Askar Akayev broke silence over the protests, in which opposition supporters have seized control of two southern towns, on Tuesday, telling newly elected deputies they were part of a body of "high and undisputed legitimacy".
Dismissing the unrest as a "temporary phenomenon" by marginal opposition groups encouraged by unnamed foreign forces, he said he is sure the situation can be brought under control quickly.
However, while taking a strong line, he ruled out the use of force to crush the protests.
The unrest, he said, is intended to provoke authorities to use large-scale force. "In that respect I want to state firmly that I, as a president, will never resort to such steps."
Akayev, by backing the elected deputies, rejected the views of international observers who criticised the parliamentary polls in February and March as flawed.
His comments, however, drew scorn from protesters who kept up pressure on the long-serving leader to step down by keeping control of two southern towns and asserting their authority by organising joint patrols with police.
One opposition leader, Anvar Artykov, who has set himself up as de facto governor in Osh, said: "Akayev is in a hurry to get the new parliament working. It is made up of his family members, close relatives and hangers-on."
Akayev's son and daughter are both members of parliament.
"Opposition forces, financed from the outside, are seeking to bring about the collapse of our society. But they must learn not only
how to win but how
to accept defeat"
Asked if he is ready to try to work out a compromise, Artykov said: "The only compromise would be guaranteeing his [Akayev's] safety after his resignation."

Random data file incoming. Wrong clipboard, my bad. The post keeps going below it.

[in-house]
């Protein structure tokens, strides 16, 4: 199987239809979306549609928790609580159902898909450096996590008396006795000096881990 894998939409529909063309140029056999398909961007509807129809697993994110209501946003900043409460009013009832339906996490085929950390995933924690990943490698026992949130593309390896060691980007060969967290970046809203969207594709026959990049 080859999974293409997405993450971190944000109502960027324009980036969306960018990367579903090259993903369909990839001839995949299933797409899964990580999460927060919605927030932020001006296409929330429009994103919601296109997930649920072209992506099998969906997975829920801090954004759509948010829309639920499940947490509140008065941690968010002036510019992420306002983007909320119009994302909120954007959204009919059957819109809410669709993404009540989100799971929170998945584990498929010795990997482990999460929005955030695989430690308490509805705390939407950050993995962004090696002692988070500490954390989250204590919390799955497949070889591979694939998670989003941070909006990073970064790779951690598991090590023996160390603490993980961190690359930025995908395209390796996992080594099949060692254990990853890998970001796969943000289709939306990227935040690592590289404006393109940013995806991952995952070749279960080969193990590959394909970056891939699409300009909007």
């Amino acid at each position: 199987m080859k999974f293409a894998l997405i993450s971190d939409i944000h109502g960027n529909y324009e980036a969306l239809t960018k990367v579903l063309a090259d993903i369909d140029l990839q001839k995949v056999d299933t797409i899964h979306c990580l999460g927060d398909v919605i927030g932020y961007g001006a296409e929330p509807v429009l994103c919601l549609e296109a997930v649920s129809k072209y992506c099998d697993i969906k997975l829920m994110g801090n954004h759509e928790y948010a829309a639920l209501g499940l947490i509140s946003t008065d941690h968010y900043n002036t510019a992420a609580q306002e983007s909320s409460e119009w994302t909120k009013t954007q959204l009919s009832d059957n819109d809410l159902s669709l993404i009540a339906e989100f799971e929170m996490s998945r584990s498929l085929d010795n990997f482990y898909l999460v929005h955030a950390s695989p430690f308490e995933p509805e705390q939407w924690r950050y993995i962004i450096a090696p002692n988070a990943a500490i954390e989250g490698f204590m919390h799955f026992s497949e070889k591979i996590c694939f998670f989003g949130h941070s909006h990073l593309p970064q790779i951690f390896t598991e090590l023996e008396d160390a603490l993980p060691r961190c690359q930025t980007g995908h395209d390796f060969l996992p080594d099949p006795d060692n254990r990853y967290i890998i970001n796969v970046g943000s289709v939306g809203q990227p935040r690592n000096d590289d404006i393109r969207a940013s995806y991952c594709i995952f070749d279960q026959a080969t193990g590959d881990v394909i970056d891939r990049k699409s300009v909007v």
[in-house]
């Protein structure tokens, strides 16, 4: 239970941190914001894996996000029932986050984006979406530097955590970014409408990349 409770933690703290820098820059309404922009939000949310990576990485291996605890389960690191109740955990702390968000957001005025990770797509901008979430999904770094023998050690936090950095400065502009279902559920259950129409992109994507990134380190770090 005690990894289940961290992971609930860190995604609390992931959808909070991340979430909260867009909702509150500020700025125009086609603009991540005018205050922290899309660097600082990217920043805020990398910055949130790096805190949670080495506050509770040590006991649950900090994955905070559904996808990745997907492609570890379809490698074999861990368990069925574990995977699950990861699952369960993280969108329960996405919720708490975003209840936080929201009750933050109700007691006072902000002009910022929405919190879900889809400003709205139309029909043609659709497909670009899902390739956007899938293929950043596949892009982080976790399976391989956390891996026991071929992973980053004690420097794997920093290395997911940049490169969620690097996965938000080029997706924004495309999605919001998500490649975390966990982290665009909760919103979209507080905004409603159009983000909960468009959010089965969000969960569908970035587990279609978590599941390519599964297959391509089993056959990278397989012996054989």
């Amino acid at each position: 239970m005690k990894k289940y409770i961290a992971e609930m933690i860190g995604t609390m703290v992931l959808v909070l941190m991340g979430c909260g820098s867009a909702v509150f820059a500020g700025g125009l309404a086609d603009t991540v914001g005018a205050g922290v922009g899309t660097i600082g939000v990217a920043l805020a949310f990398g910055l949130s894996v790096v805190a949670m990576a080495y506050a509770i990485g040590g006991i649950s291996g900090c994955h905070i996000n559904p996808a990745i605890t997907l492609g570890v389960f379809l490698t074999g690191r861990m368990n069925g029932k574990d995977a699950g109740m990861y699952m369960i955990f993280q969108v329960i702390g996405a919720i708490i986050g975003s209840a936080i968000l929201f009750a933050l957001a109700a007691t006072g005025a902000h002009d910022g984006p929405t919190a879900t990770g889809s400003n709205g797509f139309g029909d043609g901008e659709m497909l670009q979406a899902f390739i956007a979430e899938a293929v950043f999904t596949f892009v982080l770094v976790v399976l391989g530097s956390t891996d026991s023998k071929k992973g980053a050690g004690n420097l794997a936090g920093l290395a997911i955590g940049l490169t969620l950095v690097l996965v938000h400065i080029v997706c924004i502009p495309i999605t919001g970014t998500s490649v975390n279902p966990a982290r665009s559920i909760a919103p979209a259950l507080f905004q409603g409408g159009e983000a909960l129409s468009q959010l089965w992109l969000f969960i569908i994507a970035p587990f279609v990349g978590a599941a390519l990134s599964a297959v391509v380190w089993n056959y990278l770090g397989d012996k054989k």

Akayev had sought on Monday to defuse the crisis by saying he is prepared to negotiate with the opposition. But he did not repeat the offer in his toughly worded speech.
"Opposition forces, financed from the outside, are seeking to bring about the collapse of our society. But they must learn not only how to win but how to accept defeat.
"Many foreign forces are behaving hypocritically towards Kyrgyzstan. They feed our opposition morally and financially," he said.
The violent anti-Akayev protests followed peaceful revolutions in two other former Soviet republics - Ukraine and Georgia - that brought Western-leaning leaders to power.
Mass protests against the polls that routed the opposition have been confined to the ethnically mixed south, which is poorer than northern regions around Bishkek. The capital itself has been quiet.
On Monday, tens of thousands of protesters armed with petrol bombs and sticks drove police out of Osh, Kyrgyzstan's second city, having earlier gained control of nearby Jalal Abad.
Osh is located in an area that brings together an ethnic cocktail of Uzbeks, Tajiks and Kyrgyz, and was itself the scene of ethnic clashes in the early 1990s in which hundreds of people were killed.
Tension remained high there on Tuesday. When a crowd of about 50 men marched into an already ransacked police station to set up joint patrols, police fled in fear.
Opposition activists accuse the
president of being a dictator
Akayev earlier said attempts to copy Ukraine's Orange Revolution could lead to civil war in the mountainous state.
Unlike the upheavals in Ukraine and Georgia, the unrest in Kyrgyzstan appears to lack a central opposition rallying figure and demonstrators have resorted to violence.
The opposition fears Akayev could use his majority in parliament to change the law and extend his 14-year-old hold on power beyond the legal maximum, although he says he intends to step down in October as the constitution demands.
The country, which borders China and three Central Asian states, is itself poor in natural resources.
But it is situated in an energy-rich region in which the United States and Russia are vying for influence. Both powers have air bases near Bishkek.